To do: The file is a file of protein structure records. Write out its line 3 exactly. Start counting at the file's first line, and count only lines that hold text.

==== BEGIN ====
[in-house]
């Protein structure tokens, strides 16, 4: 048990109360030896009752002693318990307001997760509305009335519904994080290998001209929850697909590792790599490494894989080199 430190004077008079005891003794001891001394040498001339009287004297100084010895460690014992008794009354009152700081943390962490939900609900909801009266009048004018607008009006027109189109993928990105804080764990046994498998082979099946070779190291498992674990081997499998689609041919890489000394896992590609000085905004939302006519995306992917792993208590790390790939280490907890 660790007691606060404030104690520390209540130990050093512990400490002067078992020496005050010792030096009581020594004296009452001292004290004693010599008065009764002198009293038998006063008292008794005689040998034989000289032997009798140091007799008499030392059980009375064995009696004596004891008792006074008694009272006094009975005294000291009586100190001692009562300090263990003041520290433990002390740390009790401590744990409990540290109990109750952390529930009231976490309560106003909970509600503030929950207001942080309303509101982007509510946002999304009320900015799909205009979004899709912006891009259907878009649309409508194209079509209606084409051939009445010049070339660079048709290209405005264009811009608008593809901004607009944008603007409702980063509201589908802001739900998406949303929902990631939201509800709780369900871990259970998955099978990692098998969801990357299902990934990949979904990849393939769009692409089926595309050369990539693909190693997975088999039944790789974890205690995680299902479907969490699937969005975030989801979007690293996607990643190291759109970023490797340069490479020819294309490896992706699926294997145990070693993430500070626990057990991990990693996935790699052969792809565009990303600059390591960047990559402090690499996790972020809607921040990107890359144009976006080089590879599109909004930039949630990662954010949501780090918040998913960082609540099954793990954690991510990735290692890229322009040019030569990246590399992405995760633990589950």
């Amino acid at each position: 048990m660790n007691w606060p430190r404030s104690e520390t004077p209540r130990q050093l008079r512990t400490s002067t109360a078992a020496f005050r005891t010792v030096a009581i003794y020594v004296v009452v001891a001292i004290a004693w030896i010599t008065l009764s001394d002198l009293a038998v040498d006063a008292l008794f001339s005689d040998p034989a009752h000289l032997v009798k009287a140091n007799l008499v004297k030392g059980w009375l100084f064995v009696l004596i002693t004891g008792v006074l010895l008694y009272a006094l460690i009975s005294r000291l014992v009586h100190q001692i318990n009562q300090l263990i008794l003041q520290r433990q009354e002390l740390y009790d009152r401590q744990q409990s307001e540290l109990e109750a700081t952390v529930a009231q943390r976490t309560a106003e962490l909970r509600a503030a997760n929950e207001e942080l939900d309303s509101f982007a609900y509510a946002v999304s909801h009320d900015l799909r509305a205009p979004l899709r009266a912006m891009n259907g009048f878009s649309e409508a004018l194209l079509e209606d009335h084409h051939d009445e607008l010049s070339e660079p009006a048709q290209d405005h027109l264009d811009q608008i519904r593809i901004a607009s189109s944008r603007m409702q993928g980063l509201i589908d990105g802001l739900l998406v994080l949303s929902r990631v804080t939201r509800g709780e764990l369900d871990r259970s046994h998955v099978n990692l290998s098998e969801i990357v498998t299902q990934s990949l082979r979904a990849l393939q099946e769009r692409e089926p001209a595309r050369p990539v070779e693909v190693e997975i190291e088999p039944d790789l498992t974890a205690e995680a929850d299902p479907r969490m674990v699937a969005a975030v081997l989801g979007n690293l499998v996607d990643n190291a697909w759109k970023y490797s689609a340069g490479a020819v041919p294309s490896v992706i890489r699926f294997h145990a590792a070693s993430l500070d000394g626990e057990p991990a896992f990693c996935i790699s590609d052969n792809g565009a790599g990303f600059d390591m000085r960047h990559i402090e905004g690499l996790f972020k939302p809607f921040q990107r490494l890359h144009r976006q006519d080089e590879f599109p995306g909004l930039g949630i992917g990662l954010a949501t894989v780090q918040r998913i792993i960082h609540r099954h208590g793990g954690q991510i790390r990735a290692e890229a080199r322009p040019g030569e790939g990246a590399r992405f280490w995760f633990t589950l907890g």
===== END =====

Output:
């Amino acid at each position: 048990m660790n007691w606060p430190r404030s104690e520390t004077p209540r130990q050093l008079r512990t400490s002067t109360a078992a020496f005050r005891t010792v030096a009581i003794y020594v004296v009452v001891a001292i004290a004693w030896i010599t008065l009764s001394d002198l009293a038998v040498d006063a008292l008794f001339s005689d040998p034989a009752h000289l032997v009798k009287a140091n007799l008499v004297k030392g059980w009375l100084f064995v009696l004596i002693t004891g008792v006074l010895l008694y009272a006094l460690i009975s005294r000291l014992v009586h100190q001692i318990n009562q300090l263990i008794l003041q520290r433990q009354e002390l740390y009790d009152r401590q744990q409990s307001e540290l109990e109750a700081t952390v529930a009231q943390r976490t309560a106003e962490l909970r509600a503030a997760n929950e207001e942080l939900d309303s509101f982007a609900y509510a946002v999304s909801h009320d900015l799909r509305a205009p979004l899709r009266a912006m891009n259907g009048f878009s649309e409508a004018l194209l079509e209606d009335h084409h051939d009445e607008l010049s070339e660079p009006a048709q290209d405005h027109l264009d811009q608008i519904r593809i901004a607009s189109s944008r603007m409702q993928g980063l509201i589908d990105g802001l739900l998406v994080l949303s929902r990631v804080t939201r509800g709780e764990l369900d871990r259970s046994h998955v099978n990692l290998s098998e969801i990357v498998t299902q990934s990949l082979r979904a990849l393939q099946e769009r692409e089926p001209a595309r050369p990539v070779e693909v190693e997975i190291e088999p039944d790789l498992t974890a205690e995680a929850d299902p479907r969490m674990v699937a969005a975030v081997l989801g979007n690293l499998v996607d990643n190291a697909w759109k970023y490797s689609a340069g490479a020819v041919p294309s490896v992706i890489r699926f294997h145990a590792a070693s993430l500070d000394g626990e057990p991990a896992f990693c996935i790699s590609d052969n792809g565009a790599g990303f600059d390591m000085r960047h990559i402090e905004g690499l996790f972020k939302p809607f921040q990107r490494l890359h144009r976006q006519d080089e590879f599109p995306g909004l930039g949630i992917g990662l954010a949501t894989v780090q918040r998913i792993i960082h609540r099954h208590g793990g954690q991510i790390r990735a290692e890229a080199r322009p040019g030569e790939g990246a590399r992405f280490w995760f633990t589950l907890g």